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## Homework Statement

A voltage of [tex] V = V_0 sin(\omega t) [/tex] is applied to an inductor. Find an expression for the current and hence the power.

## Homework Equations

I have used the equation: [tex] V = -L \frac{di}{dt} [/tex]

and for power: [tex] P = IV [/tex]

## The Attempt at a Solution

I tried to find I(t) by integrating both sides of the first equation:

[tex] V_0 \int_{0}^{t}\sin({\omega t}) dt = -L \int_{0}^{I} dI [/tex]

[tex] \frac{V_0}{\omega} (1-\cos({\omega t})) = -LI [/tex]

Giving the expression for the current as:

[tex] I = -\frac{V_0}{L\omega}(1-\cos{(\omega t})) [/tex]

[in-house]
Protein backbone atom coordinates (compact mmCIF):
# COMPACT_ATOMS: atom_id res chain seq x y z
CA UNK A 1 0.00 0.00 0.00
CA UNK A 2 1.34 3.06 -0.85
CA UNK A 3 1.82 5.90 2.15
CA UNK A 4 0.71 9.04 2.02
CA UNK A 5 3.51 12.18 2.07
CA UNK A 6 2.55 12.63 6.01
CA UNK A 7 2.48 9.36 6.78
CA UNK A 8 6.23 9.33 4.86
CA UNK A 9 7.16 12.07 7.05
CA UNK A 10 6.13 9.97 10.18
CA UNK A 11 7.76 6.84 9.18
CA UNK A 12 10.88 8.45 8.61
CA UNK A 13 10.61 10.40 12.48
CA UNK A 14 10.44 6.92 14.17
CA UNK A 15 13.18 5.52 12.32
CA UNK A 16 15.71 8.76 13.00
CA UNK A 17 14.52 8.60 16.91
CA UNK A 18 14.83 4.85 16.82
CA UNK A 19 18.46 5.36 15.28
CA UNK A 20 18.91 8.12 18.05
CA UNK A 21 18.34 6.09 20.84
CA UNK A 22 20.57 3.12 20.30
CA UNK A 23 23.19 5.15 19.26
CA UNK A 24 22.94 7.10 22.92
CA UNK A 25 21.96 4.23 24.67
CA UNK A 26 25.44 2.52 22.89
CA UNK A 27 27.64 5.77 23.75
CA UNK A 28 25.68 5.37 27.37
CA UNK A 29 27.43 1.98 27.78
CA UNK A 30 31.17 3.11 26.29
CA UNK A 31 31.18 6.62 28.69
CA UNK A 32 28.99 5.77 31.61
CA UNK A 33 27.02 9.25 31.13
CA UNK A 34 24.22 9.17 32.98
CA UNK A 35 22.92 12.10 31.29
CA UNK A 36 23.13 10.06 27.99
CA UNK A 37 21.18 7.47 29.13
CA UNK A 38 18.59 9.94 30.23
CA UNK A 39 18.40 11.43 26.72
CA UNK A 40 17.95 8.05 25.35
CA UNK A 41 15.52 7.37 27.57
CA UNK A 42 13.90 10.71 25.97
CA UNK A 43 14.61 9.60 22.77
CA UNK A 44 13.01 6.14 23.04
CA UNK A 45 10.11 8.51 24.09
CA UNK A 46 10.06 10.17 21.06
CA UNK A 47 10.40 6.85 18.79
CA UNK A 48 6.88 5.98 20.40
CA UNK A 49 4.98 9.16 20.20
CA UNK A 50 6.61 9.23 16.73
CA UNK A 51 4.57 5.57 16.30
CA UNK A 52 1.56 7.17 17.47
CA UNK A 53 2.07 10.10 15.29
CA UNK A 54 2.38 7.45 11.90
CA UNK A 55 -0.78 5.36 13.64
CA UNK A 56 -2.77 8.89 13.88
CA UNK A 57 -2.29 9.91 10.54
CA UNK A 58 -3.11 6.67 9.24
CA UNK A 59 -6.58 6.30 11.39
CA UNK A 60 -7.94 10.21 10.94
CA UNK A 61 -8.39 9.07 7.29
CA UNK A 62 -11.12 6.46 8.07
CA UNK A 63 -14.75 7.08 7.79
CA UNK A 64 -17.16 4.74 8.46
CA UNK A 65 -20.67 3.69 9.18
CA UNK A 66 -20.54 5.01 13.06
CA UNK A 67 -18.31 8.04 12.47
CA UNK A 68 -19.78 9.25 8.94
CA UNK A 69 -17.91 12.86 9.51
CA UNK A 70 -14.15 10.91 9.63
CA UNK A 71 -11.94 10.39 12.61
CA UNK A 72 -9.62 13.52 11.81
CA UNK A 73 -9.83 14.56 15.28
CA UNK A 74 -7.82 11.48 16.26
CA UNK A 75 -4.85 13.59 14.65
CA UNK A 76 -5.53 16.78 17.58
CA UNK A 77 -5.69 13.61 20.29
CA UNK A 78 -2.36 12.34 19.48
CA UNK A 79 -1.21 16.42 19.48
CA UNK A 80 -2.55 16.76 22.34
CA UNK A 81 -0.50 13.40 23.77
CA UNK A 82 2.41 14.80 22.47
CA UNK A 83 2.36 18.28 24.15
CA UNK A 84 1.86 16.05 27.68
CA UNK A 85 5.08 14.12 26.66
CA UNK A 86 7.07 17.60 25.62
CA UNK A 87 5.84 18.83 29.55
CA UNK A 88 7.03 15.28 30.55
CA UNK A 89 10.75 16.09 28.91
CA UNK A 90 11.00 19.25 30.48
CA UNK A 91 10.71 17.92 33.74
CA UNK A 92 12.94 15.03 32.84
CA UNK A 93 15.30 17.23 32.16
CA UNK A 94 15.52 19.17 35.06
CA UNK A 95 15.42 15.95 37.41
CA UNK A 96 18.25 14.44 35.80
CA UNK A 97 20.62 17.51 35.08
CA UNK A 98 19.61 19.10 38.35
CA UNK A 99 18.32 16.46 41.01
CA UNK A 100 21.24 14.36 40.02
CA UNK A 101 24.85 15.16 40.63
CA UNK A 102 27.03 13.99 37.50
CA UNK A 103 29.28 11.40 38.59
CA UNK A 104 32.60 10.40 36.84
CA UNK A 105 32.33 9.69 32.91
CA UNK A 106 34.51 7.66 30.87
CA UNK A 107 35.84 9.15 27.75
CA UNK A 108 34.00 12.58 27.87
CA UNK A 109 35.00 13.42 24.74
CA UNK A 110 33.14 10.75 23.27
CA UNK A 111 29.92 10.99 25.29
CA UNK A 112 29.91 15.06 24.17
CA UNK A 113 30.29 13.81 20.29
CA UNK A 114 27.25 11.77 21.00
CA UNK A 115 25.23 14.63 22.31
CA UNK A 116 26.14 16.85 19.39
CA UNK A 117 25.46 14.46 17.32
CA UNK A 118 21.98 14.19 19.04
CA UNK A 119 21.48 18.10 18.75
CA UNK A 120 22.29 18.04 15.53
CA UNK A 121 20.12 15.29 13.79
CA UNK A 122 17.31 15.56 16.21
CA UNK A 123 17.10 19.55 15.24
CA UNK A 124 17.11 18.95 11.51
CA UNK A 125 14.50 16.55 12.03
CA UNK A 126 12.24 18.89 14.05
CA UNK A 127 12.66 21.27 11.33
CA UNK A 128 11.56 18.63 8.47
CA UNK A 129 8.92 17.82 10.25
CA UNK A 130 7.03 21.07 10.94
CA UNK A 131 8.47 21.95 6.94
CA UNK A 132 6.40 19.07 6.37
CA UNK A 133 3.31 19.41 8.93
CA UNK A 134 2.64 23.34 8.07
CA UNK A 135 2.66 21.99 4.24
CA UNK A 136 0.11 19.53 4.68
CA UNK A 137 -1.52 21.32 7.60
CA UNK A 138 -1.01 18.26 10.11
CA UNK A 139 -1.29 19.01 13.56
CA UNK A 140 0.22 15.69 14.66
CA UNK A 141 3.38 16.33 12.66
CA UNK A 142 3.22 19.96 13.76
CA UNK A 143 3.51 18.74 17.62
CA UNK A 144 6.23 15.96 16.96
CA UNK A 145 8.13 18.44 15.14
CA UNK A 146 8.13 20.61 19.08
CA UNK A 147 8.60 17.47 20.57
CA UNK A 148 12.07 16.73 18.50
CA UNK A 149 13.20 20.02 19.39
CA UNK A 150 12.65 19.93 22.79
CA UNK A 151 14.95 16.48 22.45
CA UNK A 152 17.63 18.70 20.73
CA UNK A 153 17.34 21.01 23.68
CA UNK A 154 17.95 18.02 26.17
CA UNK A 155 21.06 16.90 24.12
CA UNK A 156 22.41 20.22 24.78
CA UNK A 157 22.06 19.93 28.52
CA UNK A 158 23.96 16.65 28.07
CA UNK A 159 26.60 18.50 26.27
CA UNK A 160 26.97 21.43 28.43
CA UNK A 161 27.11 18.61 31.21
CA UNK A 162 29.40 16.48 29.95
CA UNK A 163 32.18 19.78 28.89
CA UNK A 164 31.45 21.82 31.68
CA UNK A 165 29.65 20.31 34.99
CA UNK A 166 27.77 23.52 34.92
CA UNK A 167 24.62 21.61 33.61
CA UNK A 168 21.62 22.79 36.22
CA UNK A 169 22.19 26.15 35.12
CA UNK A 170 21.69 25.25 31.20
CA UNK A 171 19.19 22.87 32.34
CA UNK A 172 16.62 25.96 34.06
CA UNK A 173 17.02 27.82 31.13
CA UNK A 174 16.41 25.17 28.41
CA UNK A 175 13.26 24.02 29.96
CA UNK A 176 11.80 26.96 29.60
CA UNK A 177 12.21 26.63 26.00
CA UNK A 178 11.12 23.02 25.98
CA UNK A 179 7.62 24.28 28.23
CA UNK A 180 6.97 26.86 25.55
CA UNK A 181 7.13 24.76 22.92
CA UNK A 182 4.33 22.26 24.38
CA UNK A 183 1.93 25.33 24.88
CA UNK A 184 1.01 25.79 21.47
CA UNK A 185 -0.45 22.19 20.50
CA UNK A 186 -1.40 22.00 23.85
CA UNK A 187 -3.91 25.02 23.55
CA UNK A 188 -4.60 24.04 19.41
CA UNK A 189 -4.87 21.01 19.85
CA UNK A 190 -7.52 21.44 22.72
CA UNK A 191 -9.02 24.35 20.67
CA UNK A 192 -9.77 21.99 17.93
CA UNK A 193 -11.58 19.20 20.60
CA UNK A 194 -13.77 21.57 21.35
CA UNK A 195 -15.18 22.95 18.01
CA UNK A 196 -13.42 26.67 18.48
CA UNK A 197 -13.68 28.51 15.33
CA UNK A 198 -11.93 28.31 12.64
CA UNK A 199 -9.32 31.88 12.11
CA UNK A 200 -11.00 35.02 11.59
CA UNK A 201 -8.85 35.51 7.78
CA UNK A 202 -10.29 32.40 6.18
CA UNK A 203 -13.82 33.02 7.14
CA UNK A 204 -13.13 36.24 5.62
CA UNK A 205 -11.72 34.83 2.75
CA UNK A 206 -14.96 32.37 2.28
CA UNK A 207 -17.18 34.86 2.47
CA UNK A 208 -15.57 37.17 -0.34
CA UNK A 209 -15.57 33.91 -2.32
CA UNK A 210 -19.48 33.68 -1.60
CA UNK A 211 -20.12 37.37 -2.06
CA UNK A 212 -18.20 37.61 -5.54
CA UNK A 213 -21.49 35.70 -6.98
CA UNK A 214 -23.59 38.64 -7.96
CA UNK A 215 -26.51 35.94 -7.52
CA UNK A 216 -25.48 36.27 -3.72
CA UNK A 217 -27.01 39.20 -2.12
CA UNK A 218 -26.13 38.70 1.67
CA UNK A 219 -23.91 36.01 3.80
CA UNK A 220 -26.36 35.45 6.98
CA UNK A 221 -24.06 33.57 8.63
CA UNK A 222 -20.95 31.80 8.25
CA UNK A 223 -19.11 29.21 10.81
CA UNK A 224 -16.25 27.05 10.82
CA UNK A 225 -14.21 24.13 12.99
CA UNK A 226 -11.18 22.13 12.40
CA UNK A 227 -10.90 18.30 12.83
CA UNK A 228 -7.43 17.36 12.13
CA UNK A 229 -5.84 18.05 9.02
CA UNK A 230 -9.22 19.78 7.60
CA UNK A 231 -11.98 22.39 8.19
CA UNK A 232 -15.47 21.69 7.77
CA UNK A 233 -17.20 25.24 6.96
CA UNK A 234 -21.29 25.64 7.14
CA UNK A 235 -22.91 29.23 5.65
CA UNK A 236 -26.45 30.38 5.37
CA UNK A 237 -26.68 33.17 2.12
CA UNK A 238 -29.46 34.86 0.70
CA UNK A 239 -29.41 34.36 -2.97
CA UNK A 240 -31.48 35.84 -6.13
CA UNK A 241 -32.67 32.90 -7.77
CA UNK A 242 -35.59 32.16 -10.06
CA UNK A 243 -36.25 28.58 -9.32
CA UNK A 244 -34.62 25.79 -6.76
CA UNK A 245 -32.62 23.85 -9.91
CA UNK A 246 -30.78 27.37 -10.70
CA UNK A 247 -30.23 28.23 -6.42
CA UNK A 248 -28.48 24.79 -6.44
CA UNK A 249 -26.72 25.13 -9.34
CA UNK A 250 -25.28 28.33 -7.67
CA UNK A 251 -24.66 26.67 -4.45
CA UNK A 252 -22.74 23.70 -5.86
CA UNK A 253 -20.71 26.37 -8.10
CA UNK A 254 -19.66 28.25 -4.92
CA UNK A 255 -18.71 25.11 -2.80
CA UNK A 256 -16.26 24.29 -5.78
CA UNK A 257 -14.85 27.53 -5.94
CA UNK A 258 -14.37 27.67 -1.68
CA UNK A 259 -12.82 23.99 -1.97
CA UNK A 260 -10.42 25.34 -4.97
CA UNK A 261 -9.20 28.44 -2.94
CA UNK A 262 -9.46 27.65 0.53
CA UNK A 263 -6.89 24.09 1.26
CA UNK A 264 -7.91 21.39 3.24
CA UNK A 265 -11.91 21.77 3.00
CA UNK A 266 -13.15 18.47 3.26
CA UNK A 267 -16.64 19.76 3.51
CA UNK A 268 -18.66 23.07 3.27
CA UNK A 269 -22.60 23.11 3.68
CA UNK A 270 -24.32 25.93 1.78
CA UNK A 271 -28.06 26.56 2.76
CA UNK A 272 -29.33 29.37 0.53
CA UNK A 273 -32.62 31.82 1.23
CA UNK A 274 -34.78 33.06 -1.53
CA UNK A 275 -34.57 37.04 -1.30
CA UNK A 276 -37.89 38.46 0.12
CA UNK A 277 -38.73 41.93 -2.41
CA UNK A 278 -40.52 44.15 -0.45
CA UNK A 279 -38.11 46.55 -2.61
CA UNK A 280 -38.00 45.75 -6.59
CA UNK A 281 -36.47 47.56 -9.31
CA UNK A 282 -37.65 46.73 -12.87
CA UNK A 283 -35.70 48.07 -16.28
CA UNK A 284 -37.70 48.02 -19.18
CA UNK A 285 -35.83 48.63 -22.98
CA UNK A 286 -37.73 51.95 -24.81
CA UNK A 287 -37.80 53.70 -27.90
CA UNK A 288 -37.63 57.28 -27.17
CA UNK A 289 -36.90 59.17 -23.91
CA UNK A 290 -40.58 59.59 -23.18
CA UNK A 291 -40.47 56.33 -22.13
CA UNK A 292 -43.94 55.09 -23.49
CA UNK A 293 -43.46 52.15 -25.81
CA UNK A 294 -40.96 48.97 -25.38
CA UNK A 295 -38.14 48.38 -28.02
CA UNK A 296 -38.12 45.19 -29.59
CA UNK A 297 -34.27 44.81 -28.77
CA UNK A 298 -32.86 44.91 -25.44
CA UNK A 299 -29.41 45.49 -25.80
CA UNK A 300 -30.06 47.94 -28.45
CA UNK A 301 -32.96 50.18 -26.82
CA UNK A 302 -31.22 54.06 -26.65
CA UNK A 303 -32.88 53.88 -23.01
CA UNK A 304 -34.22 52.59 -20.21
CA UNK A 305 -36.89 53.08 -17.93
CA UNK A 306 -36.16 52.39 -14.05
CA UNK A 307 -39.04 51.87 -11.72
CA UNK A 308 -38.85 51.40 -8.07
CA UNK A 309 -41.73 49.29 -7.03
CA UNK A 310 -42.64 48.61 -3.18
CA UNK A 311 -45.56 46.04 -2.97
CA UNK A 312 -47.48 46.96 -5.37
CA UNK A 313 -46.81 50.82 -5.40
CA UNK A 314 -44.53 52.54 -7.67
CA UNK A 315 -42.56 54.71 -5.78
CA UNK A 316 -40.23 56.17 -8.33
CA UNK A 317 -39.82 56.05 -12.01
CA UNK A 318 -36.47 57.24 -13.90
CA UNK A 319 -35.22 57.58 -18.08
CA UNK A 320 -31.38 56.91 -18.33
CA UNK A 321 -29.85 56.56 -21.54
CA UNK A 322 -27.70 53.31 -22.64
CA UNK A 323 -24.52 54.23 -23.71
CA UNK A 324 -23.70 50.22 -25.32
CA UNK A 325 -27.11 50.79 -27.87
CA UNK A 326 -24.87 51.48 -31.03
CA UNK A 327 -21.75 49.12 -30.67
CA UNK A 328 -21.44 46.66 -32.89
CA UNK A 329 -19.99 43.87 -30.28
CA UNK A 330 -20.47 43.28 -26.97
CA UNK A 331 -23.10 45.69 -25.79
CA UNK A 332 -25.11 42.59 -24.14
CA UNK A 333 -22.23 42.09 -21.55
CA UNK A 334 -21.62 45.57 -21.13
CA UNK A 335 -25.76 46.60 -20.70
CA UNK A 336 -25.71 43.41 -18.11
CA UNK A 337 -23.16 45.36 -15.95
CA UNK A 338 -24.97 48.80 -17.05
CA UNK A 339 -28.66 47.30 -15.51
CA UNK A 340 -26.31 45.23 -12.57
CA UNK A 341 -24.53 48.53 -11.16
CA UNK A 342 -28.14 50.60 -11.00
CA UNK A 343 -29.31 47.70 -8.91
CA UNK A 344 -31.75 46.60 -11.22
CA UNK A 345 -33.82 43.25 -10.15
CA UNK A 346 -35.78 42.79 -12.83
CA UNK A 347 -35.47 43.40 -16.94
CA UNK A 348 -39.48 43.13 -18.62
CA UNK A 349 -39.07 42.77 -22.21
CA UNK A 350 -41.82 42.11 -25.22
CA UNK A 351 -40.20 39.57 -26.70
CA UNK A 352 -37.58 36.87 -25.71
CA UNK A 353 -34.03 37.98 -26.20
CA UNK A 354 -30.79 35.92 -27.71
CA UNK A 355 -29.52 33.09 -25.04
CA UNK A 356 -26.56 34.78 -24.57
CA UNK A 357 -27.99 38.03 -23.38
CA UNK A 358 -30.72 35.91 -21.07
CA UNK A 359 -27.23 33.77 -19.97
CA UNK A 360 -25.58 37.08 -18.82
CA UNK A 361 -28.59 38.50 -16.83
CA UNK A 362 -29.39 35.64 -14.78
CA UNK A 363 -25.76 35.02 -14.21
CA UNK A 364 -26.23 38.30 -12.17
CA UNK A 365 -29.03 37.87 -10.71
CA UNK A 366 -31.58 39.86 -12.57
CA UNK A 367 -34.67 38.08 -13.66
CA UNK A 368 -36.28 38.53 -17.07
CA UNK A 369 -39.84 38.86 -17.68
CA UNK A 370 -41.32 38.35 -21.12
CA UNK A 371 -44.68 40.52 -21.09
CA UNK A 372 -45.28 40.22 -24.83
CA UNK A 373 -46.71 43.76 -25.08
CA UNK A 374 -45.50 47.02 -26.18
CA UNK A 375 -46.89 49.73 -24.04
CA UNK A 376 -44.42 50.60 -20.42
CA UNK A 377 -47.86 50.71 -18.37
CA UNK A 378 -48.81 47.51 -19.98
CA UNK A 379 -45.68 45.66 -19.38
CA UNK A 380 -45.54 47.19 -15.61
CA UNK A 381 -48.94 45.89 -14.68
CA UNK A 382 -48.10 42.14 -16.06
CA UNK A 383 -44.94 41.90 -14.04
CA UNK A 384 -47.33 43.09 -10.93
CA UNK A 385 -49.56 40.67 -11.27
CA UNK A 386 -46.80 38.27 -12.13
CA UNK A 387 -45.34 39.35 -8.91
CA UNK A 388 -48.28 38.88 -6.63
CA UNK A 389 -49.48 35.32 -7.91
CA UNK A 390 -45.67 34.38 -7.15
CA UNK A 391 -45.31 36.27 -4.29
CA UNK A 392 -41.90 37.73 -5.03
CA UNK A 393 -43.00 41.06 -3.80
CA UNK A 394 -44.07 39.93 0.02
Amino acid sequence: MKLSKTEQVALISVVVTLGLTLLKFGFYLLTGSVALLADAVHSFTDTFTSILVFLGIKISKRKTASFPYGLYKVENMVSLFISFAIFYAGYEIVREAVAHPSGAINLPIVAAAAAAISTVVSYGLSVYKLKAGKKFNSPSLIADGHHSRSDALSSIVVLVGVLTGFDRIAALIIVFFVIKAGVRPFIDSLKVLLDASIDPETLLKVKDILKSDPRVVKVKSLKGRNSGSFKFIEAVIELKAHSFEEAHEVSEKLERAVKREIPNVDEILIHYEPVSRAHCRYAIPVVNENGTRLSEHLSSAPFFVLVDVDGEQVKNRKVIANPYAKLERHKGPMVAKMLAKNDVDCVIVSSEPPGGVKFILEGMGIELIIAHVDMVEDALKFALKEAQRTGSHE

Then for the power:

[tex] P = IV = V_0 sin(\omega t) \times -\frac{V_0}{L\omega}(1-\cos{(\omega t})) [/tex]

[tex] P = -\frac{V_0^2}{L\omega}(\sin(\omega t))(1-\cos{(\omega t})) [/tex]

However, the answer only provides the power, which is given by: [tex] P = -\frac{V_0^2}{L\omega}(\sin(2\omega t)) [/tex]

I believe that the answer is missing a factor of a 1/2 in there, but I am still not sure how to arrive there. I believe that I must have gone wrong in the current calculation, but upon trying other methods (eg. differentiating enegry for inductor wrt t, it all leads to the same integral)

Any help is greatly appreciated.